Sockeye salmon counts spike in Kenai and Kasilof rivers

To date, around 140,000 sockeye have been counted on the Kenai

For the last several weeks, the sockeye salmon runs on the Kenai River and the Kasilof River have been described by the State Department of Fish and Game as “slow.” As of Sunday, numbers are finally heating up.

According to fish counts available from the department, based on sonar counts of sockeye salmon passing through the rivers, the number of sockeye salmon counted daily spiked around tenfold between Friday, July 14 and Sunday, July 16.

On the Kenai River, since the start of the late run on July 1, counts have ranged from roughly 3,000 fish per day to 8,000 fish per day. On Thursday, around 5,000 fish were counted. On Sunday, 55,000 passed the sonar. To date, around 140,000 sockeye have been counted on the Kenai, still far below counts from the last four years. Last year at this time 170,000 had been counted; in 2019 there were 244,000.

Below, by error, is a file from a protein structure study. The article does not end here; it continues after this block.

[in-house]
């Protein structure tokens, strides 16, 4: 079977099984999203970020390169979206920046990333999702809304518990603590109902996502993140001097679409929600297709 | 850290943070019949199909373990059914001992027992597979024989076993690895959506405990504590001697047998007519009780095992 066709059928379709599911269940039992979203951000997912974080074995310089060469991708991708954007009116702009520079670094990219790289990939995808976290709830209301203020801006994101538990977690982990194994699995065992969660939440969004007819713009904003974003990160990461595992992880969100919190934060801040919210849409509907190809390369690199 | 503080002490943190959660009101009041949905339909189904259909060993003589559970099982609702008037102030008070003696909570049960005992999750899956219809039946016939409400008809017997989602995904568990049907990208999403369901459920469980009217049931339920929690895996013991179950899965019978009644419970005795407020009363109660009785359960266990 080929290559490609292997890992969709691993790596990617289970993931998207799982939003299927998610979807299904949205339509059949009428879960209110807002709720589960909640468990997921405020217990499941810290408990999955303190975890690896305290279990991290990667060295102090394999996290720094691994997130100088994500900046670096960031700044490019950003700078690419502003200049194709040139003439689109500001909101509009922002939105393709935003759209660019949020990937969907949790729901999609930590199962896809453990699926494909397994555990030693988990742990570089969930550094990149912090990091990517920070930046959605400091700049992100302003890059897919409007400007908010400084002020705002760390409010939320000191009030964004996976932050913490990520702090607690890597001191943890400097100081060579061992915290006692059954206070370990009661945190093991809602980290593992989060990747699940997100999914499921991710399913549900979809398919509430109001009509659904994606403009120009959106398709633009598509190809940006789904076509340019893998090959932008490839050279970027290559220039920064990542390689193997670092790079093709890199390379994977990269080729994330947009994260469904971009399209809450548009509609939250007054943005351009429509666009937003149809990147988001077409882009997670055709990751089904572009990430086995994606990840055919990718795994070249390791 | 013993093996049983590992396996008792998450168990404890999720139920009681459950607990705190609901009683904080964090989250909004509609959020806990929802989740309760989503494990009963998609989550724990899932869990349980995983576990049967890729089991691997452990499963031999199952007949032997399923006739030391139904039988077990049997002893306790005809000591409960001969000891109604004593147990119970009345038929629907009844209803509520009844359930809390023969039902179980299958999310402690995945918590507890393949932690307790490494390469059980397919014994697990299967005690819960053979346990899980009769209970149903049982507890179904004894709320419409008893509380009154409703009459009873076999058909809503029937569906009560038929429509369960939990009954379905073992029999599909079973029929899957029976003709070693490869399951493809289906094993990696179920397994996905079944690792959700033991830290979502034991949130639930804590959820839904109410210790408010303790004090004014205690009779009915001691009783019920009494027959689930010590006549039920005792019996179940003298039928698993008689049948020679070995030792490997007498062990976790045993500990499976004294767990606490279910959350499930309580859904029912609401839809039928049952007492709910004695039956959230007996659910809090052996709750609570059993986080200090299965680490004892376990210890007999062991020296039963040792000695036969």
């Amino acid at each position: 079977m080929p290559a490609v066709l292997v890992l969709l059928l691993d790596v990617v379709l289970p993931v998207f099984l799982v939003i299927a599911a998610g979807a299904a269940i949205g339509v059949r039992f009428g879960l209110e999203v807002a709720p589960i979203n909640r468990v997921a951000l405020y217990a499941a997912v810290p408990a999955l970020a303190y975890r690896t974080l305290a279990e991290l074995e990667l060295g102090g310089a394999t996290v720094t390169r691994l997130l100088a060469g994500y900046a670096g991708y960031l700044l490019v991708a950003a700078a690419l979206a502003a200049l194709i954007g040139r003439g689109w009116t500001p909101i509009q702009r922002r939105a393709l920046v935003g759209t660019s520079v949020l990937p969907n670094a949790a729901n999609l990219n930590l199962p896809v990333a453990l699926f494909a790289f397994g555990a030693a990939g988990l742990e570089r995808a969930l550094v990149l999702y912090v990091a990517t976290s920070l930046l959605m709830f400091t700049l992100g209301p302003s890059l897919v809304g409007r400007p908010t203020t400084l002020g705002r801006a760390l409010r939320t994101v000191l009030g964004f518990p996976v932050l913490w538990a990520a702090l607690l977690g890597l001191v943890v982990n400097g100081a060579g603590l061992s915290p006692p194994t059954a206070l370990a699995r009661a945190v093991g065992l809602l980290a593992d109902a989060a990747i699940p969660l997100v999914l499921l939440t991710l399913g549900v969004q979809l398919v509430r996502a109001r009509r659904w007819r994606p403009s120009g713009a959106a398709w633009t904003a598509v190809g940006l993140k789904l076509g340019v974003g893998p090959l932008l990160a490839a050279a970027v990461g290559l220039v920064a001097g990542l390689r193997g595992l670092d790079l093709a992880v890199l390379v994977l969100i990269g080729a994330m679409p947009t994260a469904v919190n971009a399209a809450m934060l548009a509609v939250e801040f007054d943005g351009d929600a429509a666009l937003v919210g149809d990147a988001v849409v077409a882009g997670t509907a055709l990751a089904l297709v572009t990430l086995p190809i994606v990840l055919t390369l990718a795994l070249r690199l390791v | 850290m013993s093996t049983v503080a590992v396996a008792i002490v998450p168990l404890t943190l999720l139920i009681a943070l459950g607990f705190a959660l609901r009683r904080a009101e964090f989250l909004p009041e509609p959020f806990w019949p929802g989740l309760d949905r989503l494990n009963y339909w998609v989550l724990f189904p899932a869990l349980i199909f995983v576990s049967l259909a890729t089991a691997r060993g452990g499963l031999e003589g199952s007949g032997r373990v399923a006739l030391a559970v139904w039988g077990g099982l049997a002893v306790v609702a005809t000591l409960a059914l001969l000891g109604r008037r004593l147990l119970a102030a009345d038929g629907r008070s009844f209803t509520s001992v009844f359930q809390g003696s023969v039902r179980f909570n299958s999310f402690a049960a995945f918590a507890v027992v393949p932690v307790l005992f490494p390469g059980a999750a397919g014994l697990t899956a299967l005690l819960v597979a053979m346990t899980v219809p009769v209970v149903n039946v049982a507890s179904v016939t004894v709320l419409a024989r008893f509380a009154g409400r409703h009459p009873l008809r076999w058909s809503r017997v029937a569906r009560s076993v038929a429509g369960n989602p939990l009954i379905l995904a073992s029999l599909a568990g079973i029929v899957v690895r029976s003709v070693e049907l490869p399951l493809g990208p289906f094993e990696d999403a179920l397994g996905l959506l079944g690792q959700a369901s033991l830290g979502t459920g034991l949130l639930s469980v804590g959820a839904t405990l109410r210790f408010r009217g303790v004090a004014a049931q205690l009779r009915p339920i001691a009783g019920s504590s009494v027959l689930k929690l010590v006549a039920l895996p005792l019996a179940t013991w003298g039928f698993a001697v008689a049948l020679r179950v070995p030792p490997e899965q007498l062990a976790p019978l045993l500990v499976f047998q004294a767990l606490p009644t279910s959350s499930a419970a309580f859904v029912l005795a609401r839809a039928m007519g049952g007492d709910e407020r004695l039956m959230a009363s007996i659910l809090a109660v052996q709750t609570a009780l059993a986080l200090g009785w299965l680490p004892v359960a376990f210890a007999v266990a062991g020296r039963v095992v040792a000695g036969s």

The biological escapement goal for sockeye salmon on the Kenai River is between 1.1 and 1.4 million, a count that has been surpassed in each of the last four years.

On the Kasilof River, 60,000 sockeye were counted Sunday, up from only 5,000 Friday. That influx of salmon brings the cumulative total to 335,000, surpassing the species’ biological escapement goal for the river. More sockeye have been counted at this point in the run than at the same point in the last four years.

According to graphs comparing daily counts in the last several years, the spikes in both rivers are coming a little earlier than similar spikes recorded last year — spikes that continued to climb for roughly a week before coming back down.

The next local fishing report will be published by the department on Thursday.

More information about fish counts, regulations and availability can be found at

Reach reporter Jake Dye at